### The Master of Mathematics Degree

The Master of Mathematics degree is designed primarily for students who seek a broad, thorough training in mathematics which includes course work specifically designed to meet the needs of secondary-school teachers for whom SC certification is not an issue, and for those intending to teach at the junior/community college level.

The M.M. degree requires 30 approved semester hours of graduate course work, up to 6 hours of which may be outside the departments of mathematics, computer science, and statistics. A core of four courses is required of all students: MATH 701-I, 702-I, 703-I, and 704-I.

In addition, students must include in their program (if similar courses have not been taken previously) a course in geometry (chosen from MATH 531 or 736-I) and a course in linear algebra (MATH 526 or 544). To ensure breadth in the program of study, the remaining course work should include courses in discrete mathematics, number theory, and probability and statistics.

Each candidate for the M.M. degree is required to pass a written Comprehensive Examination, which is based primarily on the four core courses. The examination will consist of two, two-to-three hour written examinations. Students should take the Comprehensive Examination immediately upon completion of the core courses.

### The Master of Arts in Teaching

The M.A.T. in mathematics is offered by the Department of Mathematics jointly with the College of Education. This degree program is designed specifically for students who wish to obtain teaching certification in mathematics at the secondary level.

The M.A.T. degree requires 30 approved semester hours of graduate-level course work in mathematics and education (exclusive of directed teaching), no less than 6 and no more than 15 of which may be in education, and at least 15 of which must be in mathematics or statistics. The individual student's program is planned according to that student's background and goals. At least half of the student's course work must be numbered 700 or higher.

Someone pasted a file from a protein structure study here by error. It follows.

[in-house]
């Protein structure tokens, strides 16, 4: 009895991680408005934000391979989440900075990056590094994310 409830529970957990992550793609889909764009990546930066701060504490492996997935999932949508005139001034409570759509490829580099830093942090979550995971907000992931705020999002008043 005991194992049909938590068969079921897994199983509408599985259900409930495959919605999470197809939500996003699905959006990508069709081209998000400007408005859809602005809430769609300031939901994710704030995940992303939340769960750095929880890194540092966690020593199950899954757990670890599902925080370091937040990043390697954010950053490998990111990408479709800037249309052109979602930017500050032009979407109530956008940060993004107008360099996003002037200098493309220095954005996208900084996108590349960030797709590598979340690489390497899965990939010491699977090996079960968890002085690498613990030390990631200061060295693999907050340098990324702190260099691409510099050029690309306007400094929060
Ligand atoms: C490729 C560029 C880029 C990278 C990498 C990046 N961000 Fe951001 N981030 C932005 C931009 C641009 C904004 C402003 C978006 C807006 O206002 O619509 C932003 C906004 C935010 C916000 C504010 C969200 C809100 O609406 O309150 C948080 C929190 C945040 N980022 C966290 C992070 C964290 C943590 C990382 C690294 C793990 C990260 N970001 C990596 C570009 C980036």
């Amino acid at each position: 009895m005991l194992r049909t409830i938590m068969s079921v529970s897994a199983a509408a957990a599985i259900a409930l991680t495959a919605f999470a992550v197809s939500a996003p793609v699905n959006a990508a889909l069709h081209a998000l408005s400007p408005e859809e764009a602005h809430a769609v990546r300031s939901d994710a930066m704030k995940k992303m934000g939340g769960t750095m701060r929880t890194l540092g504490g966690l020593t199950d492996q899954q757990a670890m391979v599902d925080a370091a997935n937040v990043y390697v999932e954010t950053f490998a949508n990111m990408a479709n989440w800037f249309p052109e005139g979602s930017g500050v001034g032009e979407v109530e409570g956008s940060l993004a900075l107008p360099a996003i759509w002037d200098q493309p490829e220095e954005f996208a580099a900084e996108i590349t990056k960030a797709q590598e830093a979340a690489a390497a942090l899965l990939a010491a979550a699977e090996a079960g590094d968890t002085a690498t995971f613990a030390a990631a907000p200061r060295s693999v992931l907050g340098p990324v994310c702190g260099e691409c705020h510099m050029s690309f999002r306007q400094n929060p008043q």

Each student's program of study must include at least one course in geometry (chosen from MATH 531 or 736-I), algebraic structures (MATH 701-I), real analysis (MATH 703-I), statistics (STAT 509 or STAT 515-516), and number theory (MATH 780-I). If equivalent courses have already been taken, then appropriate substitutions will be made.

Unless previously taken, the student must also take upper division courses in linear algebra (MATH 526 or 544) and discrete mathematics (MATH 574). Normally theses two courses are taken prior to full admission to the program.

Course work in education must include human growth and development (EDPY 705), foundations of education (EDFN 749), a curriculum course (EDSE 770), a reading course (EDRD 518 or 730), and methods of teaching (EDSE 764).

The student must also complete an 18-semester-hour program of methods and internship in mathematics (EDSE 550, 584, 778A and 778B). Students must apply for admission to the professional program and internship through the College of Education's Office of Student Affairs early in the fall or spring semester prior to the semester of Internship B.

Upon admission to the M.A.T. program, the student is assigned a faculty advisor in mathematics to assist in the development of the mathematics portion of the program. Approval of the candidate's program will be granted by a committee of three faculty members, consisting of the faculty advisor in mathematics, the faculty advisor in education, and a faculty member from either mathematics or education.

Each student must maintain a B average on all graduate-level course work in mathematics and a B average on all graduate-level course work in education.

Candidates for the M.A.T. degree are required to pass a written Comprehensive Examination covering their program of study and emphasizing the theoretical underpinnings of calculus, the basic forms of mathematical reasoning, argumentation, and proof, a repertoire of fundamental examples and counter-examples, problem solving, and insight into how these can inform the teaching of secondary mathematics. Geometric and statistical reasoning will frequently be called upon; students will generally be free to draw on their knowledge of any of analysis, algebra, discrete mathematics, or number theory as they see fit to demonstrate forms of mathematical argumentation and proof.